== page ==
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Large “Starter” Layouts

We typically associate the size of a model railroad with its complexity, ease of construction, operational interest, and viability for entry level modelers. Such doesn’t have to be the case, however. An entry level or time challenged modeler that loves long main line runs can have his cake and eat it too if careful thought is given during the planning process and well thought planning decisions made. Establishing construction momentum early is important for anybody but is particularly crucial for those embarking on their first model railroad. If progress is steady, and construction road blocks small and few between, then enthusiasm continues to build and the layout can be propelled seamlessly to completion within a relatively short period of time. There are a few design tactics that go a long ways towards simplifying construction.

  • Keep the turnout count low, say fifteen to twenty

  • Keep the bench work footprint simple and uniform, devoid of complex shapes

  • Keep the bench work width narrow, say twelve to eighteen inches, with a few wider bumpouts as needed for scenery

  • At least initially, keep the track relatively linear. Aesthetic “S” curves do look better but might be best left for your second layout.

  • Keep the scenery simple. With today’s scenery products even simple grass fields can be made to look great with little effort. (Hint: use Heki #1576 grass mats for starters). Limit the number of complex geographical features such as rock faces, water features, etc.

  • Keep the track level and free of grades. You can add vertical relief with your scenery for visual interest.

  • Sticking with single track/avoiding double track will simplify things greatly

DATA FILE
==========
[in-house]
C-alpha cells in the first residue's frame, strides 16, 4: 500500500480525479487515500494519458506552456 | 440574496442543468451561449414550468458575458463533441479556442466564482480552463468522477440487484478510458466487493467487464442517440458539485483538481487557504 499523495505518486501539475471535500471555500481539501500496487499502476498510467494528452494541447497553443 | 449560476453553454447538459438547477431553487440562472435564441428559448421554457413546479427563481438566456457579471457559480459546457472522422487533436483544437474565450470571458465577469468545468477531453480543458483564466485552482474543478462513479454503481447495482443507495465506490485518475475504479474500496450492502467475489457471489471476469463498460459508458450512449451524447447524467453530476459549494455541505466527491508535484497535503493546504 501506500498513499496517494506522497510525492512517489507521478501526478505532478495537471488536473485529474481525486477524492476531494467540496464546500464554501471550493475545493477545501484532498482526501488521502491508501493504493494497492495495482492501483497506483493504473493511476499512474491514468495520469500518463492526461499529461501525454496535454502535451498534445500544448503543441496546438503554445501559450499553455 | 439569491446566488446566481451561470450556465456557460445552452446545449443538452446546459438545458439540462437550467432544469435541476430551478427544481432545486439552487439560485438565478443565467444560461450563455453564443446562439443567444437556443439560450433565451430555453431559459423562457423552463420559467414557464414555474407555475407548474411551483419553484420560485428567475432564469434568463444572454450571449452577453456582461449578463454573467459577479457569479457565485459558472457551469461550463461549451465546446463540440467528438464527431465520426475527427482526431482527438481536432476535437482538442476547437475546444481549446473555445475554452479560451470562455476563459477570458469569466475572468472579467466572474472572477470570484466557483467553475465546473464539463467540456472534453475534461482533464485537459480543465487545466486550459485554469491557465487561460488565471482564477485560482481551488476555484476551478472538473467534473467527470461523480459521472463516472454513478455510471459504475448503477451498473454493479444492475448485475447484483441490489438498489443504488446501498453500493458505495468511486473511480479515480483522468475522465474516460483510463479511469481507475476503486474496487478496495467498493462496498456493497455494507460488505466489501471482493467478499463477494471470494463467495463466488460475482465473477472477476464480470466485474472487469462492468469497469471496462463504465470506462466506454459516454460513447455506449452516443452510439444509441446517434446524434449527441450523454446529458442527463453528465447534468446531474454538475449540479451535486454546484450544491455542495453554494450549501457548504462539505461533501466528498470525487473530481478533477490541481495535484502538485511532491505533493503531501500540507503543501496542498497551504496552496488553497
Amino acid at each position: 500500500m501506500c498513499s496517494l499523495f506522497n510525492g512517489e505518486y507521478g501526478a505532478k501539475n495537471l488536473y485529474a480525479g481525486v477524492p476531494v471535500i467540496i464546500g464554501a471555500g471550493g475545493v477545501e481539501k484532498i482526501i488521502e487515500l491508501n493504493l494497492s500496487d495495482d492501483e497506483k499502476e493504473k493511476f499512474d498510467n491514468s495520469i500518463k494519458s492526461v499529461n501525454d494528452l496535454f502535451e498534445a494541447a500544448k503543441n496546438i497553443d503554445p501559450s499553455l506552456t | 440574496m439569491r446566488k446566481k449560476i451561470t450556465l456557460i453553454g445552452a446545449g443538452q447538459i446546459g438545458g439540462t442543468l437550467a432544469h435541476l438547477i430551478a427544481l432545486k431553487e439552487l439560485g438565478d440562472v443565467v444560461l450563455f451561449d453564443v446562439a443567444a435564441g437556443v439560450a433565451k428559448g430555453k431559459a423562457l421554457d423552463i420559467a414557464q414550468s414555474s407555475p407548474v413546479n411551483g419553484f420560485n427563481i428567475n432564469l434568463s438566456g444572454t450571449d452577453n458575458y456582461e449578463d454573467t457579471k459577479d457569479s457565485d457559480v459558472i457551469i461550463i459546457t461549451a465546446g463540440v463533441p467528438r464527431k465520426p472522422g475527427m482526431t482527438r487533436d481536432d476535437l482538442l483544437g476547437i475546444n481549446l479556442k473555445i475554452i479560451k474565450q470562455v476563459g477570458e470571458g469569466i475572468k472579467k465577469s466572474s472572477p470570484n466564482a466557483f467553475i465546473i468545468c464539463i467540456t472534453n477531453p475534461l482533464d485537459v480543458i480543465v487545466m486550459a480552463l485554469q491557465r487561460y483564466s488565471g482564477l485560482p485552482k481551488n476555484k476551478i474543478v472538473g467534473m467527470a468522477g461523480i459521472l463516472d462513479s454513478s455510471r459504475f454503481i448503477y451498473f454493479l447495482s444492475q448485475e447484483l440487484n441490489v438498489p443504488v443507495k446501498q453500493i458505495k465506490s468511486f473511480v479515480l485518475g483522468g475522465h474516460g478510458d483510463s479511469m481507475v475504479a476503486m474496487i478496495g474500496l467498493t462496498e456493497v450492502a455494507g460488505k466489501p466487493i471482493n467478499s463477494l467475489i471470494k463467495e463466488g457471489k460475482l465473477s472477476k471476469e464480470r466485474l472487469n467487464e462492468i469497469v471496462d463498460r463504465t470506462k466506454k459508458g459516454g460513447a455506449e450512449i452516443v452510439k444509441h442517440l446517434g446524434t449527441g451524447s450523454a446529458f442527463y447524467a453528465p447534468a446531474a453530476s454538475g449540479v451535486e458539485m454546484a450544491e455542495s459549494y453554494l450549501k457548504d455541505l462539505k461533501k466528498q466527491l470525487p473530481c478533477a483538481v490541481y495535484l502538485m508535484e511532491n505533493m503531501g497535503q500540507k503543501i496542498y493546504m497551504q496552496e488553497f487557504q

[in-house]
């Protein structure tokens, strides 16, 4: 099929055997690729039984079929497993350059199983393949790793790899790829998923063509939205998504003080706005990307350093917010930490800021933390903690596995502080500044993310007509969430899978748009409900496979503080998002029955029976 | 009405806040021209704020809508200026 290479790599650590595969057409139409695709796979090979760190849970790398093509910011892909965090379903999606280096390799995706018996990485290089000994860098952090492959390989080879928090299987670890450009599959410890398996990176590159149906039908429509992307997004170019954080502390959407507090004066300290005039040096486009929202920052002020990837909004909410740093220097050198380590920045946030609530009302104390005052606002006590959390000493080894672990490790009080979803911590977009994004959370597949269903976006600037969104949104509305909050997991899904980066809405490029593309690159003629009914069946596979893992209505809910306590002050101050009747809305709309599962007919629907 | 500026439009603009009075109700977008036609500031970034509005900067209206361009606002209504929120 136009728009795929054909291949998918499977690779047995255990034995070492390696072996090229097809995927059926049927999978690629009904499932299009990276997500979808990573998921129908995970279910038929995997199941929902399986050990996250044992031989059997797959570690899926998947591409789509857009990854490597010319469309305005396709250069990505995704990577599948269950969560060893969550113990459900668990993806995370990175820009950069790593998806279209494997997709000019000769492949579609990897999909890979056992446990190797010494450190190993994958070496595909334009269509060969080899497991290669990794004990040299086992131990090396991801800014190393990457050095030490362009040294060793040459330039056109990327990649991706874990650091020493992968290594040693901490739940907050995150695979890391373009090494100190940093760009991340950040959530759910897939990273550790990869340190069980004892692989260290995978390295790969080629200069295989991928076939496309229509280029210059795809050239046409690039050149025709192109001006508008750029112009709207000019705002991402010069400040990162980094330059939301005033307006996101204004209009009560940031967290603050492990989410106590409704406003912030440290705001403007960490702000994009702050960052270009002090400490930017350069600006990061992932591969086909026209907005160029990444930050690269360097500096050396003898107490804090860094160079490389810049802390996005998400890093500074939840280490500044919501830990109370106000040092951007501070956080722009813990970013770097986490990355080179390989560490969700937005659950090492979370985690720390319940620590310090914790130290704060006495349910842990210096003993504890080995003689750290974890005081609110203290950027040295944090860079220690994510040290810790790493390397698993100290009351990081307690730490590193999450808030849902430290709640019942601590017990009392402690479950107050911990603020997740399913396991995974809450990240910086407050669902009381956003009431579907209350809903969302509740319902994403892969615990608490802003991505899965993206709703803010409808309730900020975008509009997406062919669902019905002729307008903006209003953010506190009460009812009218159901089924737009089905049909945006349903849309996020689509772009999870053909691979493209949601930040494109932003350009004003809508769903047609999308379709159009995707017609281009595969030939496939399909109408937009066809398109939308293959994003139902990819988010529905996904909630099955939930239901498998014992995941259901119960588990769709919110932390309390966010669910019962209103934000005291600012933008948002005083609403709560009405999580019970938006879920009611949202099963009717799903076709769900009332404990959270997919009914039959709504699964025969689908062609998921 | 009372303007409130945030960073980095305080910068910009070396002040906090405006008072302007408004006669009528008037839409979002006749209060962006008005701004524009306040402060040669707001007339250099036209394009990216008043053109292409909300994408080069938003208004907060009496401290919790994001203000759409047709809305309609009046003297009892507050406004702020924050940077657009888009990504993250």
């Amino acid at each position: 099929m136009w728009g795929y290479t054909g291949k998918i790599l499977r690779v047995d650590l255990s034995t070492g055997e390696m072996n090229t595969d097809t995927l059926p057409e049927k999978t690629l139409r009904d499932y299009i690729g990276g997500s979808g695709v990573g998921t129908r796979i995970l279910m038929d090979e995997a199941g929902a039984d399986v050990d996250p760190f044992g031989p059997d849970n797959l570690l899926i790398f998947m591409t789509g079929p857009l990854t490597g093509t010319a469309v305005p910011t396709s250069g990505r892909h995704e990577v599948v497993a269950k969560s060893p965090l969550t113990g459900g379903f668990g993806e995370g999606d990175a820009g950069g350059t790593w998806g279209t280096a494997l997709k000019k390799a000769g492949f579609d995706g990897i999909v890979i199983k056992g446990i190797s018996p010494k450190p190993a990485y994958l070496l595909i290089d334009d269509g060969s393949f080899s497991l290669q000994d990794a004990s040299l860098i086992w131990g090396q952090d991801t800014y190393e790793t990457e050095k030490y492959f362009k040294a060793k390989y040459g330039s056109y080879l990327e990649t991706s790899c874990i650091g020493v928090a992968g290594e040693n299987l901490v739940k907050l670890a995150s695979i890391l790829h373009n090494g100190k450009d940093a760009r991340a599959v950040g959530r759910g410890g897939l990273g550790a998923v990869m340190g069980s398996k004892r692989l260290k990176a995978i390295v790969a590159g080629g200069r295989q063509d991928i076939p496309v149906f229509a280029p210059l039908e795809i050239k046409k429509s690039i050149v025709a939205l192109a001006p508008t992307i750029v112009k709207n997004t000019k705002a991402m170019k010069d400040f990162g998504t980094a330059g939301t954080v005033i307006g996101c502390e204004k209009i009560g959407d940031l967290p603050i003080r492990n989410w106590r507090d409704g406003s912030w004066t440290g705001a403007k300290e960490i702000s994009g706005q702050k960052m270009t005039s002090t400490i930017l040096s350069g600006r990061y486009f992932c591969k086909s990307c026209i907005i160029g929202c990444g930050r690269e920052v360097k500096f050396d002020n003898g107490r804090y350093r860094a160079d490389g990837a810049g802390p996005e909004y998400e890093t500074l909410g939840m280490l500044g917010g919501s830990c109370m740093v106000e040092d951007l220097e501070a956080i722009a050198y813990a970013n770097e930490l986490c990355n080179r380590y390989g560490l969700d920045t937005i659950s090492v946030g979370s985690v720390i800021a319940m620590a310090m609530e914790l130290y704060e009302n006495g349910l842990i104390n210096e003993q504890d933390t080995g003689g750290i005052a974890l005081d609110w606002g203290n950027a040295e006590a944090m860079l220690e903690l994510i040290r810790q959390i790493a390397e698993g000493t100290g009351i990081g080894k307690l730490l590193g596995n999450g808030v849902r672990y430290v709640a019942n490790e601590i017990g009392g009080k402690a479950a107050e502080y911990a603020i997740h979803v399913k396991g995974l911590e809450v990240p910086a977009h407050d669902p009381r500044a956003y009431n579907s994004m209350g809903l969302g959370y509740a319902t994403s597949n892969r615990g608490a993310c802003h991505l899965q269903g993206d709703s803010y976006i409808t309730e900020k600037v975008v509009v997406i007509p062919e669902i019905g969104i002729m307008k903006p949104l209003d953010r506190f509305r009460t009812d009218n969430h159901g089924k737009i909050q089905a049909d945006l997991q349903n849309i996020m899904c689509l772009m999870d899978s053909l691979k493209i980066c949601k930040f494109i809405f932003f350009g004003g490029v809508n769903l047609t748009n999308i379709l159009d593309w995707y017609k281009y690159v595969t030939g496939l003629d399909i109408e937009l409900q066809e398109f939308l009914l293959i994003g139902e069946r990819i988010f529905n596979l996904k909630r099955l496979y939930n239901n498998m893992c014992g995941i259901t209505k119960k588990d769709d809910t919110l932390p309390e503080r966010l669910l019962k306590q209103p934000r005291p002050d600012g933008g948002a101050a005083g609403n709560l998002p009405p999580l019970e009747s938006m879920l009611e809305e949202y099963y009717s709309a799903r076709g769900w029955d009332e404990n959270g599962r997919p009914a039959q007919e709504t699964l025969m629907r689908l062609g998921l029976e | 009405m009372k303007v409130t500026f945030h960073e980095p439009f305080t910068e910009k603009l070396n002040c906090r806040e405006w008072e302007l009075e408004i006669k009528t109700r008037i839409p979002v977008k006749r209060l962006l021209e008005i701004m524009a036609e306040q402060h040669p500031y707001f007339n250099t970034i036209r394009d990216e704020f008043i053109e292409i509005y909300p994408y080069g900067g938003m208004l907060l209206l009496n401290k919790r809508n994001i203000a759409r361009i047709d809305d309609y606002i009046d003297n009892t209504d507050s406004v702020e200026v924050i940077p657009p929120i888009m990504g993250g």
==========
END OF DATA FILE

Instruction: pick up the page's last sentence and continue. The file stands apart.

Let’s take a look at how this can be put into practice. The design below is loosely patterned after the Illinois Central Gulf in Southern Indiana in the late 1970’s but would be representative of what you’d find in many areas of the country and across many eras.

The goals of the layout are:

  • Ease of construction

  • Relatively low cost

  • Long main line run through interesting but, simple to construct, scenery

  • Operational interest for those interested in more than just rail fanning

If you build this layout, there are a few things I’d suggest to keep momentum going. First, hold off on building the industrial park and staging yards. Get your trains running first and then cut these in later. Second, since the viaduct is more complex to install, use a simple plank stand in initially and the add the actual bridge later (see photo below).

Operationally, handling car classification in the yard as well as switching the local industries will keep you more than occupied for ninety minutes to several hours.  You might be interested in knowing that during the late 1970’s the track condition was so horrific that the entire line had a 10mph slow order!  Implementing that operational restriction would further “stretch” your layout.  Watching a long dielsel lash up crawling over the viaduct would be more than interesting!

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